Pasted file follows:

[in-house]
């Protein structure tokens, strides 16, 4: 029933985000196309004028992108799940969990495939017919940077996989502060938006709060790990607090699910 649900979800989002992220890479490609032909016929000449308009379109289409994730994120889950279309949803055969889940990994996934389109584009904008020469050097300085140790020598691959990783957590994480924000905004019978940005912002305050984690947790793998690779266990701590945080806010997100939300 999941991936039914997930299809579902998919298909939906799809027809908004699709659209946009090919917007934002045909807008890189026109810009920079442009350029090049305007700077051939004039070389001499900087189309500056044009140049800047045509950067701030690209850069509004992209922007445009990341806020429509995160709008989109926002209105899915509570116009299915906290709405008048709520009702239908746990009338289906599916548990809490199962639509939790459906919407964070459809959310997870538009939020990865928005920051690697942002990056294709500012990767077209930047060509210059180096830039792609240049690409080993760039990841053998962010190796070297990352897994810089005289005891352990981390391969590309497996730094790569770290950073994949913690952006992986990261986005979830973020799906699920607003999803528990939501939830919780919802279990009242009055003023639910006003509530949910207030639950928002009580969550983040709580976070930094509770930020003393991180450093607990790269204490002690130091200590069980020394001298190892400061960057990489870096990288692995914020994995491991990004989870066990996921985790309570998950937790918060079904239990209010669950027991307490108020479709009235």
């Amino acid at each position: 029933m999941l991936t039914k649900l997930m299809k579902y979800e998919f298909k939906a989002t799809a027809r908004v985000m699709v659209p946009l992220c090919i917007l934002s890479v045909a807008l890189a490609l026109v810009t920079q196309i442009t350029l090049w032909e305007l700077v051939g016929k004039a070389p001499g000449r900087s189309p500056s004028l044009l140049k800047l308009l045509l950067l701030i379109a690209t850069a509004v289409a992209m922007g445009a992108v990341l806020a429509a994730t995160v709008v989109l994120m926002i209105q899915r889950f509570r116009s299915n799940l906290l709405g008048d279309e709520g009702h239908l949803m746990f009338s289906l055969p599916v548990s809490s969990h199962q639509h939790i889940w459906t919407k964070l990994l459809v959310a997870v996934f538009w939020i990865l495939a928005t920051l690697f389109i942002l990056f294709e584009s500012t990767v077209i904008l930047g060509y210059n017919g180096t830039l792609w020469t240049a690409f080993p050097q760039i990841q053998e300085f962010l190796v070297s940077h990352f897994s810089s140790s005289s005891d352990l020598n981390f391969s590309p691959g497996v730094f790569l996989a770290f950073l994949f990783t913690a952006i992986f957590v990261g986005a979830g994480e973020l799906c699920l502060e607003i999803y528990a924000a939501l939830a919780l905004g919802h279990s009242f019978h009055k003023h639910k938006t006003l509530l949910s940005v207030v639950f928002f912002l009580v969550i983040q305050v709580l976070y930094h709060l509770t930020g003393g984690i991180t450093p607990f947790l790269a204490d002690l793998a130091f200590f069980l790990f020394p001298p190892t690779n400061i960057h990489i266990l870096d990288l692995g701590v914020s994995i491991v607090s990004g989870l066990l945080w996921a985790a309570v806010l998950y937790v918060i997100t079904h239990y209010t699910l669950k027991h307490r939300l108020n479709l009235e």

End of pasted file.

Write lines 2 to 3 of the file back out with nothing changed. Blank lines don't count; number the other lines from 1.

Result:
């Protein structure tokens, strides 16, 4: 029933985000196309004028992108799940969990495939017919940077996989502060938006709060790990607090699910 649900979800989002992220890479490609032909016929000449308009379109289409994730994120889950279309949803055969889940990994996934389109584009904008020469050097300085140790020598691959990783957590994480924000905004019978940005912002305050984690947790793998690779266990701590945080806010997100939300 999941991936039914997930299809579902998919298909939906799809027809908004699709659209946009090919917007934002045909807008890189026109810009920079442009350029090049305007700077051939004039070389001499900087189309500056044009140049800047045509950067701030690209850069509004992209922007445009990341806020429509995160709008989109926002209105899915509570116009299915906290709405008048709520009702239908746990009338289906599916548990809490199962639509939790459906919407964070459809959310997870538009939020990865928005920051690697942002990056294709500012990767077209930047060509210059180096830039792609240049690409080993760039990841053998962010190796070297990352897994810089005289005891352990981390391969590309497996730094790569770290950073994949913690952006992986990261986005979830973020799906699920607003999803528990939501939830919780919802279990009242009055003023639910006003509530949910207030639950928002009580969550983040709580976070930094509770930020003393991180450093607990790269204490002690130091200590069980020394001298190892400061960057990489870096990288692995914020994995491991990004989870066990996921985790309570998950937790918060079904239990209010669950027991307490108020479709009235």
């Amino acid at each position: 029933m999941l991936t039914k649900l997930m299809k579902y979800e998919f298909k939906a989002t799809a027809r908004v985000m699709v659209p946009l992220c090919i917007l934002s890479v045909a807008l890189a490609l026109v810009t920079q196309i442009t350029l090049w032909e305007l700077v051939g016929k004039a070389p001499g000449r900087s189309p500056s004028l044009l140049k800047l308009l045509l950067l701030i379109a690209t850069a509004v289409a992209m922007g445009a992108v990341l806020a429509a994730t995160v709008v989109l994120m926002i209105q899915r889950f509570r116009s299915n799940l906290l709405g008048d279309e709520g009702h239908l949803m746990f009338s289906l055969p599916v548990s809490s969990h199962q639509h939790i889940w459906t919407k964070l990994l459809v959310a997870v996934f538009w939020i990865l495939a928005t920051l690697f389109i942002l990056f294709e584009s500012t990767v077209i904008l930047g060509y210059n017919g180096t830039l792609w020469t240049a690409f080993p050097q760039i990841q053998e300085f962010l190796v070297s940077h990352f897994s810089s140790s005289s005891d352990l020598n981390f391969s590309p691959g497996v730094f790569l996989a770290f950073l994949f990783t913690a952006i992986f957590v990261g986005a979830g994480e973020l799906c699920l502060e607003i999803y528990a924000a939501l939830a919780l905004g919802h279990s009242f019978h009055k003023h639910k938006t006003l509530l949910s940005v207030v639950f928002f912002l009580v969550i983040q305050v709580l976070y930094h709060l509770t930020g003393g984690i991180t450093p607990f947790l790269a204490d002690l793998a130091f200590f069980l790990f020394p001298p190892t690779n400061i960057h990489i266990l870096d990288l692995g701590v914020s994995i491991v607090s990004g989870l066990l945080w996921a985790a309570v806010l998950y937790v918060i997100t079904h239990y209010t699910l669950k027991h307490r939300l108020n479709l009235e």